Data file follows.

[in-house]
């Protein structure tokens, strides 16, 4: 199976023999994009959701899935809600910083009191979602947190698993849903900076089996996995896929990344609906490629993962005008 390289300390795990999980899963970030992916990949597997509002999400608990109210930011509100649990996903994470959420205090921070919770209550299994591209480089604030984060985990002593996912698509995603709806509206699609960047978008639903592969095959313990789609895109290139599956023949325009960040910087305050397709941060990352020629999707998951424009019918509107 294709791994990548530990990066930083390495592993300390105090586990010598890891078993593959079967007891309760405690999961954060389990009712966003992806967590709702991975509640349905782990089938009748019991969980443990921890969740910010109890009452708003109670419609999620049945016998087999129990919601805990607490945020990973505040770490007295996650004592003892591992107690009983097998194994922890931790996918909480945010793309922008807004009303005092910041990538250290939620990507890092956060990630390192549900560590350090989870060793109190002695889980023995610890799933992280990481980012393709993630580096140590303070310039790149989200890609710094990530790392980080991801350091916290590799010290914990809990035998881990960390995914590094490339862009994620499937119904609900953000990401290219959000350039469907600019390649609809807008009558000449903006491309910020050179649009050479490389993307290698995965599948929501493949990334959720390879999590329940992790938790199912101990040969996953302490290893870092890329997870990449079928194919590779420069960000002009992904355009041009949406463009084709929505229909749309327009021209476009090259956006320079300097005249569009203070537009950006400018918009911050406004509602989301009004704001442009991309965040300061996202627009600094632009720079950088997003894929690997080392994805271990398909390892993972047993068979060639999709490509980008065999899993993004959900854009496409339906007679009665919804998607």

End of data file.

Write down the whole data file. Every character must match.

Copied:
[in-house]
């Protein structure tokens, strides 16, 4: 199976023999994009959701899935809600910083009191979602947190698993849903900076089996996995896929990344609906490629993962005008 390289300390795990999980899963970030992916990949597997509002999400608990109210930011509100649990996903994470959420205090921070919770209550299994591209480089604030984060985990002593996912698509995603709806509206699609960047978008639903592969095959313990789609895109290139599956023949325009960040910087305050397709941060990352020629999707998951424009019918509107 294709791994990548530990990066930083390495592993300390105090586990010598890891078993593959079967007891309760405690999961954060389990009712966003992806967590709702991975509640349905782990089938009748019991969980443990921890969740910010109890009452708003109670419609999620049945016998087999129990919601805990607490945020990973505040770490007295996650004592003892591992107690009983097998194994922890931790996918909480945010793309922008807004009303005092910041990538250290939620990507890092956060990630390192549900560590350090989870060793109190002695889980023995610890799933992280990481980012393709993630580096140590303070310039790149989200890609710094990530790392980080991801350091916290590799010290914990809990035998881990960390995914590094490339862009994620499937119904609900953000990401290219959000350039469907600019390649609809807008009558000449903006491309910020050179649009050479490389993307290698995965599948929501493949990334959720390879999590329940992790938790199912101990040969996953302490290893870092890329997870990449079928194919590779420069960000002009992904355009041009949406463009084709929505229909749309327009021209476009090259956006320079300097005249569009203070537009950006400018918009911050406004509602989301009004704001442009991309965040300061996202627009600094632009720079950088997003894929690997080392994805271990398909390892993972047993068979060639999709490509980008065999899993993004959900854009496409339906007679009665919804998607």